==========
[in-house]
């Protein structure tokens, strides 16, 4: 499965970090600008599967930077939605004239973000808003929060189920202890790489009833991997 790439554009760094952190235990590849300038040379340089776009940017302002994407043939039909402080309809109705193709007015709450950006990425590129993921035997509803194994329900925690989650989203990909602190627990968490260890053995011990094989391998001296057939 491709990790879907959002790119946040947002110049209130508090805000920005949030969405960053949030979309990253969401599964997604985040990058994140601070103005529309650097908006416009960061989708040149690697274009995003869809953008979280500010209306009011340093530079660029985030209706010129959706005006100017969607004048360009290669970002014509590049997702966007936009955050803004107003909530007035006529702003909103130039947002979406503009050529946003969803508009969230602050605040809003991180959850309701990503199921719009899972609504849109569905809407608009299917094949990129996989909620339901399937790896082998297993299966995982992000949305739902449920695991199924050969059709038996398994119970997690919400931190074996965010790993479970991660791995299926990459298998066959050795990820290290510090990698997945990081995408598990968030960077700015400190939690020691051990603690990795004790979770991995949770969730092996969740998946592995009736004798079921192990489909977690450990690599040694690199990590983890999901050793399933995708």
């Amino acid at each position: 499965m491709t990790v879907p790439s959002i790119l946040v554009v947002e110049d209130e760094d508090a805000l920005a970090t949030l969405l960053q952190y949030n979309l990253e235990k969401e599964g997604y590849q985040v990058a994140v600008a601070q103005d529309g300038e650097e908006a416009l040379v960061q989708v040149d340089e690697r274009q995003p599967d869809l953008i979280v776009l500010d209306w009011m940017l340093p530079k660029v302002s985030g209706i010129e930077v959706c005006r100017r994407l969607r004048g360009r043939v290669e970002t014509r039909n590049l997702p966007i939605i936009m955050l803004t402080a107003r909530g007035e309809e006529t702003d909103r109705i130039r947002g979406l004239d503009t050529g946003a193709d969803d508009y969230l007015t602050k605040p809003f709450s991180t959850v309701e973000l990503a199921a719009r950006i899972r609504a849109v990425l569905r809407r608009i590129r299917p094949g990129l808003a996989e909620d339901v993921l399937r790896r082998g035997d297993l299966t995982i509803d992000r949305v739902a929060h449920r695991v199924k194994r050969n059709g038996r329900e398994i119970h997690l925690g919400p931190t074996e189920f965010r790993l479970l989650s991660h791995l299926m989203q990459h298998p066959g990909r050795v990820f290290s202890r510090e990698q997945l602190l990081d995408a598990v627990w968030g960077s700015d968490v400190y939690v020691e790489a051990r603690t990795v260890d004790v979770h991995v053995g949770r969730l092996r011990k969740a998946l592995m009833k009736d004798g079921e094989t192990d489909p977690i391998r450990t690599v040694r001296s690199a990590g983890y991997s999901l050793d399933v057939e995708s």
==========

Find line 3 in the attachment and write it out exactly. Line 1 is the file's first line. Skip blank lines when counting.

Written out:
């Amino acid at each position: 499965m491709t990790v879907p790439s959002i790119l946040v554009v947002e110049d209130e760094d508090a805000l920005a970090t949030l969405l960053q952190y949030n979309l990253e235990k969401e599964g997604y590849q985040v990058a994140v600008a601070q103005d529309g300038e650097e908006a416009l040379v960061q989708v040149d340089e690697r274009q995003p599967d869809l953008i979280v776009l500010d209306w009011m940017l340093p530079k660029v302002s985030g209706i010129e930077v959706c005006r100017r994407l969607r004048g360009r043939v290669e970002t014509r039909n590049l997702p966007i939605i936009m955050l803004t402080a107003r909530g007035e309809e006529t702003d909103r109705i130039r947002g979406l004239d503009t050529g946003a193709d969803d508009y969230l007015t602050k605040p809003f709450s991180t959850v309701e973000l990503a199921a719009r950006i899972r609504a849109v990425l569905r809407r608009i590129r299917p094949g990129l808003a996989e909620d339901v993921l399937r790896r082998g035997d297993l299966t995982i509803d992000r949305v739902a929060h449920r695991v199924k194994r050969n059709g038996r329900e398994i119970h997690l925690g919400p931190t074996e189920f965010r790993l479970l989650s991660h791995l299926m989203q990459h298998p066959g990909r050795v990820f290290s202890r510090e990698q997945l602190l990081d995408a598990v627990w968030g960077s700015d968490v400190y939690v020691e790489a051990r603690t990795v260890d004790v979770h991995v053995g949770r969730l092996r011990k969740a998946l592995m009833k009736d004798g079921e094989t192990d489909p977690i391998r450990t690599v040694r001296s690199a990590g983890y991997s999901l050793d399933v057939e995708s």